# Dr. Annika Betken

## REsearch on abnormalities in time intervals

Your heartbeat is measured in minutes, stock exchange averages daily and temperatures monthly and yearly – we find time intervals everywhere. But an important and little-understood problem is whether abnormalities in these time intervals are caused by structural changes or by long correlations over time. Annika Betken received a Veni grant to study this problem.

Because she struggled with the question of what she wanted to do for a long time, Betken hadn’t really expected that she would become an academic. Her earlier interest was primarily in philosophy. "But often you then end up in a completely different professional field in terms of job prospects", she explains. She decided to study mathematics at Ruhr University in the German town of Bochum, which ticked all the boxes. She took over six months for her thesis ‘Analysis of shift points in long-distance dependent time intervals’. "Because I found it so tremendously interesting, I spent much more time on it than was necessary." It was also the period in her life when she reached a turning point. "The idea of doing a PhD after I finished my undergraduate degree never occurred to me. It was eventually the professor who had supervised my Bachelor’s thesis who encouraged me to take the next step."

The question of whether abnormalities in time intervals are caused by structural changes or by long correlations over time will ultimately be answered by a mathematical solution. "Which will then lead to a better understanding of physiological time intervals", Betken explains. "If may, for example, help in identifying physiological disorders, such as epileptic seizures, which paves the way for timely medical treatment." Her research project runs through 2025.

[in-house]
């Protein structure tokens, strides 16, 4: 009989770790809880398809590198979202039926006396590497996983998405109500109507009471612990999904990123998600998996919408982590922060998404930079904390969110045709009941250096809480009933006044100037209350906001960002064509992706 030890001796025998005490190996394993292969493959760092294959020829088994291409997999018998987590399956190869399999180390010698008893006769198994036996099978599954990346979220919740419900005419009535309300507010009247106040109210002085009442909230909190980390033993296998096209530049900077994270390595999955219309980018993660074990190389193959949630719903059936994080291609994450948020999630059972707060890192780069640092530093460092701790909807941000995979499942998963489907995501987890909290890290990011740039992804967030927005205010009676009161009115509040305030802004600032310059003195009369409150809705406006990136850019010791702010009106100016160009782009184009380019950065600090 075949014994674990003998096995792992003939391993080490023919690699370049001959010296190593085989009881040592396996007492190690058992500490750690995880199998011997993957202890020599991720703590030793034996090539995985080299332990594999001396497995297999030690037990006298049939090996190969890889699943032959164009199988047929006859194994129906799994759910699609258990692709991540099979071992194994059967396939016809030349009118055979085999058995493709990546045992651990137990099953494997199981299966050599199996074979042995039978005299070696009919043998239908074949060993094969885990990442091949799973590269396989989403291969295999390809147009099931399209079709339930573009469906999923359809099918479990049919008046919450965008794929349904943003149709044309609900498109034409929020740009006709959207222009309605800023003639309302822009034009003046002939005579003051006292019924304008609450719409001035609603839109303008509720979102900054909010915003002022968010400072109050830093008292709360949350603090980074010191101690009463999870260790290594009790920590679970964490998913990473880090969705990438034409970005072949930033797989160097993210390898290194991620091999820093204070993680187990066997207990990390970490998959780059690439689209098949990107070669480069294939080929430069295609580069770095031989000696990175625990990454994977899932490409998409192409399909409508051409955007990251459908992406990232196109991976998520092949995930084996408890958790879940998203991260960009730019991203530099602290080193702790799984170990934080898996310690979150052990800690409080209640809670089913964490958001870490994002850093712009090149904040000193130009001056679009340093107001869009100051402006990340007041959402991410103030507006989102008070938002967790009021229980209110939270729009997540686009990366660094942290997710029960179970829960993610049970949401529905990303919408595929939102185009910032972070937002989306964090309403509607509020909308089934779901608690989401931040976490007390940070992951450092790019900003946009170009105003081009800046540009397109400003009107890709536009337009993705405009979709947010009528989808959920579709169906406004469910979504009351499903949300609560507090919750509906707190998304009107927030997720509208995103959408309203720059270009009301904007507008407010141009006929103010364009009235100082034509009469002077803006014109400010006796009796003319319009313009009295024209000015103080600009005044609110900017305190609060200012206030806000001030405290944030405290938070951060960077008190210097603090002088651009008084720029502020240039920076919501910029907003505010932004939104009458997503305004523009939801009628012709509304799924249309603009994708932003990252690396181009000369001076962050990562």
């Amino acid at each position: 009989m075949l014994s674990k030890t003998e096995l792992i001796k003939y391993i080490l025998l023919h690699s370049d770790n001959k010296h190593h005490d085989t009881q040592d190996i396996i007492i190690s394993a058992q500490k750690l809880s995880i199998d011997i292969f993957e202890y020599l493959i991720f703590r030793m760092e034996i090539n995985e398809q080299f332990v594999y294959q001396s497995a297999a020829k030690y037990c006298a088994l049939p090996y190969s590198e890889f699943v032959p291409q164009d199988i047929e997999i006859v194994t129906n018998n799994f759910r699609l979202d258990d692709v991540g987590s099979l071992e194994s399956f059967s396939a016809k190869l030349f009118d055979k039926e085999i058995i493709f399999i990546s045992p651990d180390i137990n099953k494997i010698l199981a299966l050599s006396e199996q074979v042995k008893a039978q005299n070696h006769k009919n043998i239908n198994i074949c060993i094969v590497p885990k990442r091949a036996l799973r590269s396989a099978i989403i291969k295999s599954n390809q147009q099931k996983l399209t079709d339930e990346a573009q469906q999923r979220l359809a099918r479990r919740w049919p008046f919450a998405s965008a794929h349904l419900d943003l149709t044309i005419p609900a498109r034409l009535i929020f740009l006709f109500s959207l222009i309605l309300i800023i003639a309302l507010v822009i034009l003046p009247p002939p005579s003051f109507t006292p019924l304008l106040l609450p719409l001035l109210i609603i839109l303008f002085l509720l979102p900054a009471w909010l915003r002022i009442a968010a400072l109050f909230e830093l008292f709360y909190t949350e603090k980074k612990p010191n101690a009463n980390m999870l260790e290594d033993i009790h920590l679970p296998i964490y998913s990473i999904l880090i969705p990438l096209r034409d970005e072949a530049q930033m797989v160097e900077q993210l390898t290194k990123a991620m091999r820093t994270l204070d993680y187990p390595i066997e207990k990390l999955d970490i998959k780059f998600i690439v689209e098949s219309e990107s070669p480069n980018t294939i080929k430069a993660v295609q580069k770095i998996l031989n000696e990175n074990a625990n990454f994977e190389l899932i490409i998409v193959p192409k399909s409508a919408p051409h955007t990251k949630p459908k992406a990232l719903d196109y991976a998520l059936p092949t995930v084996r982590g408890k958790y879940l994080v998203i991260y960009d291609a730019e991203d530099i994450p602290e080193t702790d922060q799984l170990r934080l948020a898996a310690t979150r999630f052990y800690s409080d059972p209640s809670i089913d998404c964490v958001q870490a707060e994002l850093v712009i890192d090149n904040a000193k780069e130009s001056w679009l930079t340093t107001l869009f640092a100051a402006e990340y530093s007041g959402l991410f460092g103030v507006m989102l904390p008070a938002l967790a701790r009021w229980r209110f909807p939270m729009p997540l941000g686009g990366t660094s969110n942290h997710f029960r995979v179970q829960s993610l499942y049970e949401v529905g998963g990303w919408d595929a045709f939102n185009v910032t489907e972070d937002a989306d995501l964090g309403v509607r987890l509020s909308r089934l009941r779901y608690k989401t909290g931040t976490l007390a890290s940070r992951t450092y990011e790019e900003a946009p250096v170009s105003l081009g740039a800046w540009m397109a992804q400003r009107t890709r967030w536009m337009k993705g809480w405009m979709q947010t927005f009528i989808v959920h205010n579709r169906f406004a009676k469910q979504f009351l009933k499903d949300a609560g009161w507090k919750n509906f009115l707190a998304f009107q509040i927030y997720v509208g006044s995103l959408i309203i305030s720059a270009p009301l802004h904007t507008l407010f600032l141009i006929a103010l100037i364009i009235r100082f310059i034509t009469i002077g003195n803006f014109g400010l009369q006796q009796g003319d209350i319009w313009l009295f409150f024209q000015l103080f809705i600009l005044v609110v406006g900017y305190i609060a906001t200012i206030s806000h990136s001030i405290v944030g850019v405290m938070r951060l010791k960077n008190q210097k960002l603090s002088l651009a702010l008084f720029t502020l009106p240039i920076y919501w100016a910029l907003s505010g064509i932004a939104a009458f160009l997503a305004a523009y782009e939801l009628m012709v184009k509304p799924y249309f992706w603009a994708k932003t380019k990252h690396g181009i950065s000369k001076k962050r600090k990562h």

## Education

Betken teaches mathematics, with a special focus on statistics across several programmes. ‘I love teaching’, she says. ‘I always think hard about how I can best support my students. When they suddenly have a light-bulb moment in one of my classes, it gives me a rewarding feeling.’ She doesn’t see herself as a teacher who is solely transferring knowledge, but more as someone who is helping students to discover themselves. ‘And who can stimulate a certain intrinsic motivation in them. Something that I believe everyone has in them.’ What she finds most important during her classes is that students feel comfortable with her. ‘I want them to have the feeling that they can ask me any mathematical question they’re curious about.’